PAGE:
ICT in secondary schools in africa: An Exploratory Case Study


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Sub division: 21st century learning

Capacity building for ICT integration in secondary schools in Kenya:
An exploratory case study

Jo Tondeur, Don Krug, Mike Bill, Maaike Smulders & Zhu Chang

Introduction and objectives
The demands of the 21st century dictate that learners should be equipped with requisite skills to competently engage and perform in the new information age. These skills commonly referred to as 21st century skills include inter-alia; critical thinking, problem solving, collaboration, creativity and communication (Voogt & Pareja, 2012). When the learning opportunities presented by Information Communication Technology (ICT) are well utilized, they have a great potential to develop 21st century skills (Selwyn, 2007). In view of the above, the Kenyan Ministry of Education expects ICT to be widely deployed for teaching and learning in primary and secondary schools across Kenya (see Quality Education and Training for Vision 2030). However, a simple placement of hardware and/or software will not make ICT integration naturally follow (Earle, 2002). One of the key failures of many past programs in Africa – and the rest of the world - was that schools were provided with equipment but with little or no support for teachers’ professional development, national and local ICT policies, and/or community involvement (Agyei & Voogt, 2011).
Clearly, the primary factor that influences the effectiveness of learning is not the availability of ICT, but the capacity to integrate of ICT in the different subject areas, the scope of the current study. This study investigates a professional development program that provides not only support to equip secondary schools in Kenya with ICT. The VVOB program was designed from a school improvement point of view to support the process of capacity building for ICT integration in the curriculum. It built upon teachers’ existing practices and facilities their reflection of an inquiry into these practices (see Lim, Tondeur, Nastiti, & Paragan, 2010). The school would be a collaborative community to create engaging content that would be shared and assessed (cf. Arntzen & Krug, 2011). We aim to gain insight into whether and how this program affects secondary school teachers and practices regarding the educational use of ICT.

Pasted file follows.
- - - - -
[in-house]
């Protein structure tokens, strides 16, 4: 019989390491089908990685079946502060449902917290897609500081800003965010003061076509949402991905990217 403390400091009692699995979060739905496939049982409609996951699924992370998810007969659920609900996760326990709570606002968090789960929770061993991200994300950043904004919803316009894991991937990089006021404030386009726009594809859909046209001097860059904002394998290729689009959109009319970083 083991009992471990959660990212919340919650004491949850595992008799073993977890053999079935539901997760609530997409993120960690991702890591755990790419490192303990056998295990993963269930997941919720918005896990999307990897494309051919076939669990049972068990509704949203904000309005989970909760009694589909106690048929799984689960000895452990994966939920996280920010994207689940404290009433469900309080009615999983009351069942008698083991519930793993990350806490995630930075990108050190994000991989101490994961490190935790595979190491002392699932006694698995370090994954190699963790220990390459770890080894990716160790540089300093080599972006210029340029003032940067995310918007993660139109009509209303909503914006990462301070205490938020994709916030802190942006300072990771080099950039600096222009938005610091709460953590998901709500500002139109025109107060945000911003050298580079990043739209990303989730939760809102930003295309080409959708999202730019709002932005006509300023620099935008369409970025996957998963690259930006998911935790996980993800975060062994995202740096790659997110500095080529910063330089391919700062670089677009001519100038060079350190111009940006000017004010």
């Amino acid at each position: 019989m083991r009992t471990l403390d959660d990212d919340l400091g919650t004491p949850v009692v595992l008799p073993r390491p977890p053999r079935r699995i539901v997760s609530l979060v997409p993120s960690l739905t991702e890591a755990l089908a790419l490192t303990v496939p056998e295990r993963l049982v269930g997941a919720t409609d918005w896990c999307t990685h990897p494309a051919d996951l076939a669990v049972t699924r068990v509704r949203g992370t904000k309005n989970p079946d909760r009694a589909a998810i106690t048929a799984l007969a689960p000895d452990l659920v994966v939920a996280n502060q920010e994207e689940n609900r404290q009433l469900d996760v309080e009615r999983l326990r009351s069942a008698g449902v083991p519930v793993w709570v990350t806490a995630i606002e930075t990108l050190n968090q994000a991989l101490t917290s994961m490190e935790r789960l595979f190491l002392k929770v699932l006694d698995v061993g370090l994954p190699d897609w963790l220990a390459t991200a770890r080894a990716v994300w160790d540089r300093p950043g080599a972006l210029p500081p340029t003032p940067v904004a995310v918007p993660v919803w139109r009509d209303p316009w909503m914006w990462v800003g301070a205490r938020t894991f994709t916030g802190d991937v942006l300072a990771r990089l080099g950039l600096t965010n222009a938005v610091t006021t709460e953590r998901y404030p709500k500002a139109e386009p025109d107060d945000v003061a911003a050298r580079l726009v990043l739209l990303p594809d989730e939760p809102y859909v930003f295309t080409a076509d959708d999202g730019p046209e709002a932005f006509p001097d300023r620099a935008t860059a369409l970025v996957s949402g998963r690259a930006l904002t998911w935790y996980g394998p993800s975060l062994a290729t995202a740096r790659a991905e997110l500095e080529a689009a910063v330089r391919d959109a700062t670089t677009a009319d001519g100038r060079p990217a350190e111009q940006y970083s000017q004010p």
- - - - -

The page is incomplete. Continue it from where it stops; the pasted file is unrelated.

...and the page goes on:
A case study was conducted in four pilot schools - with no previous ICT investments - to examine the process of capacity building for ICT-integration in the context of secondary education in Kenya. Based on a mixed method research approach, this study aims to critically evaluate the prospects and challenges through the lens of stakeholders at the different aggregation levels: policy makers (macro level), district managers, principals, and ICT coordinators (school level), and teachers and pupils at the micro level.

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  • Munyu Mixed Secondary SchoolMunyu Mixed Secondary School is a school built by the community in the Munyu area in the year 2000. It is a day school for boys and girls and its student catchment is usually the poorest performing pupils out of primary school who are unable to secure places in ‘better’ schools.The school has very poor facilities and only 3 years ago, the school was able to introduce school feeding for its students at lunch time and this improved the retention of students in schools significantly. The student population currently stands at 384 accommodated in 2 streams per class. There are 16 teachers (14 permanent and 2 employed on temporary contracts)The school consistently scores a below average mark in the annual national examinations.
  • ICT in secondary schools in africa: An Exploratory Case Study

    1. 1. CAPACITY BUILDING FOR ICT INTEGRATION ISATT - Ghent 2013 Jo Tondeur, Mike Bill, Maaike Smulders, Don Krug & Chang Zhu in Secondary Schools in Kenya: An Exploratory Case Study
    2. 2. INTRODUCTION  21st century skills > ICT-integration in education (Selwyn 2007; Voogt and Pareja 2012) “ICT-integration should support teaching and learning in the delivery of the various curricula to achieve improved education outcomes, to develop diversified skills needed for industrialization and a knowledge-based economy” (Quality Education and Training for Vision, 2030, Kenya)  A simple placement of hardware and software will not support teachers and students using ICT within educational settings. (Earle 2002)
    3. 3. “A few years ago, the emphasis in ICT in education in Kenya has been on the provision of computers to schools, … after which it was left for individual schools to figure out what to do with the computers” Kizito Makoba, ICT Integration Team member INTRODUCTION (CON’T) > Capacity building for ICT-integration in Kenyan schools
    4. 4. 1. Conceptualizing and creating capacity for the use, incorporation and integration of ICT. “What does it mean to create capacity for the use of ICT?” 2. Planning and Implementing a systems approach to integrate ICT “What does the VVOB model, MOE model, 4inB model, Ecologies of Learning approach and holistic approach look like?” 3. Examining and analyzing how to and why should ICT be integrated within school cultures. “What are the contextual forces, human and material factors and relationships associated with ICT integration?” CAPACITY BUILDING AND INTEGRATING ICT
    6. 6. Capacity Building and Integrating ICT 1. Digital Inquiry should include educators’ competencies and confidence in using technologies or the knowledge and skills needed to use ICT to improve learning, productivity, and performance (Becker, 2000; Wray, et al., 2000; Laferrière et al., 2001; Krug, 2002b, 2004; NEA, 2002). 2. Pedagogical practices should incorporate ICT to engage learners in problem-posing, problem-solving, decision making and other 21st Century Learning competencies through face-to-face and online flexible, formal and informal learning spaces. 3. Teacher’s should strive to develop a philosophy that embraces change and life-long-learning, and ability to not only know about, plan and implement the use and incorporation of ICT practices toward enhancing their own and student learning, but also to transparently integrate ICT through the curriculum as a way of living and learning, and generating new knowledge. This of course includes, but should not limited to learning about core educational content.